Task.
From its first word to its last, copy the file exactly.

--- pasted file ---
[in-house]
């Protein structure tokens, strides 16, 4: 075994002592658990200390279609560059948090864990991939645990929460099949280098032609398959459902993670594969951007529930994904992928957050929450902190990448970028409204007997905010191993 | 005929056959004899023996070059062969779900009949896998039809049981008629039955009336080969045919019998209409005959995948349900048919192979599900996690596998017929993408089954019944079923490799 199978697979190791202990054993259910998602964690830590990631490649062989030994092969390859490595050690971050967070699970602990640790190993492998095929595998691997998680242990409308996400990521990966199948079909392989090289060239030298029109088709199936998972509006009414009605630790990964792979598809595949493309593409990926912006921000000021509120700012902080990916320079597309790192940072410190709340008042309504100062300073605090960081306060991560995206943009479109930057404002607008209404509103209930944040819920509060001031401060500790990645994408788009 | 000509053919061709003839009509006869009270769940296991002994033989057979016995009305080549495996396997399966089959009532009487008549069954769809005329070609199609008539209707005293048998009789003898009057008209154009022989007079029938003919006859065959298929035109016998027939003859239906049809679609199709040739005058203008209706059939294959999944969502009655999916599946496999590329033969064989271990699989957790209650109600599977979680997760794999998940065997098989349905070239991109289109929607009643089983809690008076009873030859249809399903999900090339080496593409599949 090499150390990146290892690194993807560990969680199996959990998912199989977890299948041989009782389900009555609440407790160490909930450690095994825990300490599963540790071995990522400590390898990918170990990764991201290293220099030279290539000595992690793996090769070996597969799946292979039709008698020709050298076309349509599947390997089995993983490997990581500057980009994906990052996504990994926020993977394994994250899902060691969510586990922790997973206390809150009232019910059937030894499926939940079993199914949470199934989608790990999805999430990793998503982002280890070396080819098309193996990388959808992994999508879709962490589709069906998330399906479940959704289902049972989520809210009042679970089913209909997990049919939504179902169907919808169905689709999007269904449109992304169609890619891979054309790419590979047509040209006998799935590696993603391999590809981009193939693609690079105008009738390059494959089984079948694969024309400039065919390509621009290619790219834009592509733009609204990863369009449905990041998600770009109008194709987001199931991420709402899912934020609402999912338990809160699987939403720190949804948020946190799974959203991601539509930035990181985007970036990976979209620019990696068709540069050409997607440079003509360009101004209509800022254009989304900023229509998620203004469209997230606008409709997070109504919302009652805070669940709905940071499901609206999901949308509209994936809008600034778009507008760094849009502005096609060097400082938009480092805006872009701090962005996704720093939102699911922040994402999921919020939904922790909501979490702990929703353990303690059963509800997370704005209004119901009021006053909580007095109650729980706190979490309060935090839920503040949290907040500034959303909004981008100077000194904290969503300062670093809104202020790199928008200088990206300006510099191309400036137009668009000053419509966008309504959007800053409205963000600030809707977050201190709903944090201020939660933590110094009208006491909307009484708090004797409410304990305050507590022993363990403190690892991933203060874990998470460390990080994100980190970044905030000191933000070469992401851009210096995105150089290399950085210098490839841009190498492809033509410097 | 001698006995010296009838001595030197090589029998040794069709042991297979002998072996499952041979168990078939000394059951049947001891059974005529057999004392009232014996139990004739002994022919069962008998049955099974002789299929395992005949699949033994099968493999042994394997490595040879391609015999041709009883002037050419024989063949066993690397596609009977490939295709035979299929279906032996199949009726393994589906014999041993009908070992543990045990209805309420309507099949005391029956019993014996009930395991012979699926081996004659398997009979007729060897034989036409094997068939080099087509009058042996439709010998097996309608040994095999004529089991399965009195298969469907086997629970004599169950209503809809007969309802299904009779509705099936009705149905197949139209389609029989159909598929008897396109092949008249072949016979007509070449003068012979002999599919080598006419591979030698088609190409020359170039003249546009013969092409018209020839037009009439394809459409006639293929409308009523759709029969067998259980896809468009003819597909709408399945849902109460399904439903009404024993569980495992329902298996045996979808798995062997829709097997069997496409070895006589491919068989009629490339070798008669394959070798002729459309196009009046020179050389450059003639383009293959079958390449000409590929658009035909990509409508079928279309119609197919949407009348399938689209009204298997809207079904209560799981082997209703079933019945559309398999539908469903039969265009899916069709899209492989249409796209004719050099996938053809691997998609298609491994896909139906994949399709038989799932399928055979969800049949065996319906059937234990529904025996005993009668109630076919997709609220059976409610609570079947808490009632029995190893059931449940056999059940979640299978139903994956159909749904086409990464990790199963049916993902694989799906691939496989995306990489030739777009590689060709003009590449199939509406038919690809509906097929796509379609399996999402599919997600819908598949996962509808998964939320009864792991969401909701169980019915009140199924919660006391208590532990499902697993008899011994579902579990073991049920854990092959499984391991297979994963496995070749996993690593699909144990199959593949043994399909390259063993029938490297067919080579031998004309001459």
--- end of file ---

[in-house]
């Protein structure tokens, strides 16, 4: 075994002592658990200390279609560059948090864990991939645990929460099949280098032609398959459902993670594969951007529930994904992928957050929450902190990448970028409204007997905010191993 | 005929056959004899023996070059062969779900009949896998039809049981008629039955009336080969045919019998209409005959995948349900048919192979599900996690596998017929993408089954019944079923490799 199978697979190791202990054993259910998602964690830590990631490649062989030994092969390859490595050690971050967070699970602990640790190993492998095929595998691997998680242990409308996400990521990966199948079909392989090289060239030298029109088709199936998972509006009414009605630790990964792979598809595949493309593409990926912006921000000021509120700012902080990916320079597309790192940072410190709340008042309504100062300073605090960081306060991560995206943009479109930057404002607008209404509103209930944040819920509060001031401060500790990645994408788009 | 000509053919061709003839009509006869009270769940296991002994033989057979016995009305080549495996396997399966089959009532009487008549069954769809005329070609199609008539209707005293048998009789003898009057008209154009022989007079029938003919006859065959298929035109016998027939003859239906049809679609199709040739005058203008209706059939294959999944969502009655999916599946496999590329033969064989271990699989957790209650109600599977979680997760794999998940065997098989349905070239991109289109929607009643089983809690008076009873030859249809399903999900090339080496593409599949 090499150390990146290892690194993807560990969680199996959990998912199989977890299948041989009782389900009555609440407790160490909930450690095994825990300490599963540790071995990522400590390898990918170990990764991201290293220099030279290539000595992690793996090769070996597969799946292979039709008698020709050298076309349509599947390997089995993983490997990581500057980009994906990052996504990994926020993977394994994250899902060691969510586990922790997973206390809150009232019910059937030894499926939940079993199914949470199934989608790990999805999430990793998503982002280890070396080819098309193996990388959808992994999508879709962490589709069906998330399906479940959704289902049972989520809210009042679970089913209909997990049919939504179902169907919808169905689709999007269904449109992304169609890619891979054309790419590979047509040209006998799935590696993603391999590809981009193939693609690079105008009738390059494959089984079948694969024309400039065919390509621009290619790219834009592509733009609204990863369009449905990041998600770009109008194709987001199931991420709402899912934020609402999912338990809160699987939403720190949804948020946190799974959203991601539509930035990181985007970036990976979209620019990696068709540069050409997607440079003509360009101004209509800022254009989304900023229509998620203004469209997230606008409709997070109504919302009652805070669940709905940071499901609206999901949308509209994936809008600034778009507008760094849009502005096609060097400082938009480092805006872009701090962005996704720093939102699911922040994402999921919020939904922790909501979490702990929703353990303690059963509800997370704005209004119901009021006053909580007095109650729980706190979490309060935090839920503040949290907040500034959303909004981008100077000194904290969503300062670093809104202020790199928008200088990206300006510099191309400036137009668009000053419509966008309504959007800053409205963000600030809707977050201190709903944090201020939660933590110094009208006491909307009484708090004797409410304990305050507590022993363990403190690892991933203060874990998470460390990080994100980190970044905030000191933000070469992401851009210096995105150089290399950085210098490839841009190498492809033509410097 | 001698006995010296009838001595030197090589029998040794069709042991297979002998072996499952041979168990078939000394059951049947001891059974005529057999004392009232014996139990004739002994022919069962008998049955099974002789299929395992005949699949033994099968493999042994394997490595040879391609015999041709009883002037050419024989063949066993690397596609009977490939295709035979299929279906032996199949009726393994589906014999041993009908070992543990045990209805309420309507099949005391029956019993014996009930395991012979699926081996004659398997009979007729060897034989036409094997068939080099087509009058042996439709010998097996309608040994095999004529089991399965009195298969469907086997629970004599169950209503809809007969309802299904009779509705099936009705149905197949139209389609029989159909598929008897396109092949008249072949016979007509070449003068012979002999599919080598006419591979030698088609190409020359170039003249546009013969092409018209020839037009009439394809459409006639293929409308009523759709029969067998259980896809468009003819597909709408399945849902109460399904439903009404024993569980495992329902298996045996979808798995062997829709097997069997496409070895006589491919068989009629490339070798008669394959070798002729459309196009009046020179050389450059003639383009293959079958390449000409590929658009035909990509409508079928279309119609197919949407009348399938689209009204298997809207079904209560799981082997209703079933019945559309398999539908469903039969265009899916069709899209492989249409796209004719050099996938053809691997998609298609491994896909139906994949399709038989799932399928055979969800049949065996319906059937234990529904025996005993009668109630076919997709609220059976409610609570079947808490009632029995190893059931449940056999059940979640299978139903994956159909749904086409990464990790199963049916993902694989799906691939496989995306990489030739777009590689060709003009590449199939509406038919690809509906097929796509379609399996999402599919997600819908598949996962509808998964939320009864792991969401909701169980019915009140199924919660006391208590532990499902697993008899011994579902579990073991049920854990092959499984391991297979994963496995070749996993690593699909144990199959593949043994399909390259063993029938490297067919080579031998004309001459």